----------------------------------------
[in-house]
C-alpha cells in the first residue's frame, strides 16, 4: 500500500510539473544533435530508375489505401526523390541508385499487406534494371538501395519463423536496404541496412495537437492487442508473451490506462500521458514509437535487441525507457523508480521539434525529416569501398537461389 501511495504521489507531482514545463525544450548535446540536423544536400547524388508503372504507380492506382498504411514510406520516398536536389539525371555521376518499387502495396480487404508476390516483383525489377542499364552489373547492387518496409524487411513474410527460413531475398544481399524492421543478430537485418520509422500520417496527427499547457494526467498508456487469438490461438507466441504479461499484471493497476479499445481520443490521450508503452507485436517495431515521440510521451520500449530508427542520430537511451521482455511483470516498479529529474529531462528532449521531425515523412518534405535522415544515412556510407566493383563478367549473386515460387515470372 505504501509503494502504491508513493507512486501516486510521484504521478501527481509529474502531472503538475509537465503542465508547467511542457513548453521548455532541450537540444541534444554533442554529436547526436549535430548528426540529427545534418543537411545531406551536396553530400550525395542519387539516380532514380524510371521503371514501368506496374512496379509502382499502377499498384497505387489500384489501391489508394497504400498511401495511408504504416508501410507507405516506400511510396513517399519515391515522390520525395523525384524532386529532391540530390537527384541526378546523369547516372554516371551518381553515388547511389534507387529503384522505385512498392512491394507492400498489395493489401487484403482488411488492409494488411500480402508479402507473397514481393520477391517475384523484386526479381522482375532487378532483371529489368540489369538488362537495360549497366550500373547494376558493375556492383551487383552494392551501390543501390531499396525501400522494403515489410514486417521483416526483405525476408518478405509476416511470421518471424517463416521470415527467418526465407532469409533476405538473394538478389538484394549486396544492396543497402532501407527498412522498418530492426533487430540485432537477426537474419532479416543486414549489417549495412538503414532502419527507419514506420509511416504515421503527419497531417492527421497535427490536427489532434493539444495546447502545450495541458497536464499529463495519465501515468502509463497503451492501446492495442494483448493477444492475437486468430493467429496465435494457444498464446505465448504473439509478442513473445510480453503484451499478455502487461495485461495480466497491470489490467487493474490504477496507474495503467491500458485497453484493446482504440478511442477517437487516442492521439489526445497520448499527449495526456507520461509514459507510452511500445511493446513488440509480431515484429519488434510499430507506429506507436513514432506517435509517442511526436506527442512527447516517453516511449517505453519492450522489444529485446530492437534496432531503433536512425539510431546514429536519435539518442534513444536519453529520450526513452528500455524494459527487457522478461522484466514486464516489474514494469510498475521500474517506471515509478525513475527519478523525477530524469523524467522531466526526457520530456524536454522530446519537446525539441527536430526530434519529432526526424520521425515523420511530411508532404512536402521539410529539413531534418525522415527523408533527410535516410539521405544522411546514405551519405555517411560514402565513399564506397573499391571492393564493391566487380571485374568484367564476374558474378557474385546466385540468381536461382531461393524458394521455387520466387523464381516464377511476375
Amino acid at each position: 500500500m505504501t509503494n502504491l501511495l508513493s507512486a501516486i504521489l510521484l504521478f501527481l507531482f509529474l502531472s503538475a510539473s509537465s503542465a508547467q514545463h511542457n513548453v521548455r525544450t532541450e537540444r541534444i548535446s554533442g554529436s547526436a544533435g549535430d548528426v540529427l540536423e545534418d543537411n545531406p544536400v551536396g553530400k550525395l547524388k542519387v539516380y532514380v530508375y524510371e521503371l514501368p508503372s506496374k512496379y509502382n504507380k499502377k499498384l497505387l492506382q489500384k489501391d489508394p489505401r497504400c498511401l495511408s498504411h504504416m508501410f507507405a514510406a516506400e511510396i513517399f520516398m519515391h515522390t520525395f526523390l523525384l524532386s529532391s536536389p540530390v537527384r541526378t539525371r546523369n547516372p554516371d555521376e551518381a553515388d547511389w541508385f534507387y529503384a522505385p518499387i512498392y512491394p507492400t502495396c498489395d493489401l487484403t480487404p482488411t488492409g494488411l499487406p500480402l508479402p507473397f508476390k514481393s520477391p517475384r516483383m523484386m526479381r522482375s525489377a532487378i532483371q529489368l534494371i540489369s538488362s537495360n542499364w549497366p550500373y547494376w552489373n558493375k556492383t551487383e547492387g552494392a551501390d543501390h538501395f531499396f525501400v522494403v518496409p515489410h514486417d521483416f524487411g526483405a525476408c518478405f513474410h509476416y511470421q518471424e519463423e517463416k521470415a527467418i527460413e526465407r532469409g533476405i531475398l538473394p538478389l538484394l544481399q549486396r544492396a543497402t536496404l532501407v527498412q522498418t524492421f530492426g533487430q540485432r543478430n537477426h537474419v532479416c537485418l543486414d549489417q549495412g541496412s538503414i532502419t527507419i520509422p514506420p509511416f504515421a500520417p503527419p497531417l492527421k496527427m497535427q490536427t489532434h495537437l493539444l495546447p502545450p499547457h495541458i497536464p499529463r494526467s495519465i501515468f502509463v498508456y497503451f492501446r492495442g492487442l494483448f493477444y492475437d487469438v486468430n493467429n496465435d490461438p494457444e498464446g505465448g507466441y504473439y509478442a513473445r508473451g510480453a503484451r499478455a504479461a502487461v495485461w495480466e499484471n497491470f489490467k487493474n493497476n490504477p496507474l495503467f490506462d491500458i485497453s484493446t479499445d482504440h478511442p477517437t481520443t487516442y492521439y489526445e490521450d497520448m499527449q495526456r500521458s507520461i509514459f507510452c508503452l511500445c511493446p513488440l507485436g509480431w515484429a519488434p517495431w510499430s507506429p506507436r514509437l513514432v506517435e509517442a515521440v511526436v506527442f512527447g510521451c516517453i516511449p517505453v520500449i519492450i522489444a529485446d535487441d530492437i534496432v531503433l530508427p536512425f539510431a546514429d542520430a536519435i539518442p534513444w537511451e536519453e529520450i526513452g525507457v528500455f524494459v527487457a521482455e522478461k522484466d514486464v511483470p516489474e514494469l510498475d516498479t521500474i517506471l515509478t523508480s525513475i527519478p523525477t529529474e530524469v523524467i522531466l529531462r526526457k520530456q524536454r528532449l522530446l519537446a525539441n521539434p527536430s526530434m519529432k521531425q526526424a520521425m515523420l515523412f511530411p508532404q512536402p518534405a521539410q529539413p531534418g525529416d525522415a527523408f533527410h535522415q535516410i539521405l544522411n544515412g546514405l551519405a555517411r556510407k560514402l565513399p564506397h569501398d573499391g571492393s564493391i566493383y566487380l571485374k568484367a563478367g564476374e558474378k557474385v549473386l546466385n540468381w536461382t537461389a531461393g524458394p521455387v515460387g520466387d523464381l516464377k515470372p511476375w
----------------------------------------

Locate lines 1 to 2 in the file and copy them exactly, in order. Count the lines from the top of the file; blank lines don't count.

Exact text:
[in-house]
C-alpha cells in the first residue's frame, strides 16, 4: 500500500510539473544533435530508375489505401526523390541508385499487406534494371538501395519463423536496404541496412495537437492487442508473451490506462500521458514509437535487441525507457523508480521539434525529416569501398537461389 501511495504521489507531482514545463525544450548535446540536423544536400547524388508503372504507380492506382498504411514510406520516398536536389539525371555521376518499387502495396480487404508476390516483383525489377542499364552489373547492387518496409524487411513474410527460413531475398544481399524492421543478430537485418520509422500520417496527427499547457494526467498508456487469438490461438507466441504479461499484471493497476479499445481520443490521450508503452507485436517495431515521440510521451520500449530508427542520430537511451521482455511483470516498479529529474529531462528532449521531425515523412518534405535522415544515412556510407566493383563478367549473386515460387515470372 505504501509503494502504491508513493507512486501516486510521484504521478501527481509529474502531472503538475509537465503542465508547467511542457513548453521548455532541450537540444541534444554533442554529436547526436549535430548528426540529427545534418543537411545531406551536396553530400550525395542519387539516380532514380524510371521503371514501368506496374512496379509502382499502377499498384497505387489500384489501391489508394497504400498511401495511408504504416508501410507507405516506400511510396513517399519515391515522390520525395523525384524532386529532391540530390537527384541526378546523369547516372554516371551518381553515388547511389534507387529503384522505385512498392512491394507492400498489395493489401487484403482488411488492409494488411500480402508479402507473397514481393520477391517475384523484386526479381522482375532487378532483371529489368540489369538488362537495360549497366550500373547494376558493375556492383551487383552494392551501390543501390531499396525501400522494403515489410514486417521483416526483405525476408518478405509476416511470421518471424517463416521470415527467418526465407532469409533476405538473394538478389538484394549486396544492396543497402532501407527498412522498418530492426533487430540485432537477426537474419532479416543486414549489417549495412538503414532502419527507419514506420509511416504515421503527419497531417492527421497535427490536427489532434493539444495546447502545450495541458497536464499529463495519465501515468502509463497503451492501446492495442494483448493477444492475437486468430493467429496465435494457444498464446505465448504473439509478442513473445510480453503484451499478455502487461495485461495480466497491470489490467487493474490504477496507474495503467491500458485497453484493446482504440478511442477517437487516442492521439489526445497520448499527449495526456507520461509514459507510452511500445511493446513488440509480431515484429519488434510499430507506429506507436513514432506517435509517442511526436506527442512527447516517453516511449517505453519492450522489444529485446530492437534496432531503433536512425539510431546514429536519435539518442534513444536519453529520450526513452528500455524494459527487457522478461522484466514486464516489474514494469510498475521500474517506471515509478525513475527519478523525477530524469523524467522531466526526457520530456524536454522530446519537446525539441527536430526530434519529432526526424520521425515523420511530411508532404512536402521539410529539413531534418525522415527523408533527410535516410539521405544522411546514405551519405555517411560514402565513399564506397573499391571492393564493391566487380571485374568484367564476374558474378557474385546466385540468381536461382531461393524458394521455387520466387523464381516464377511476375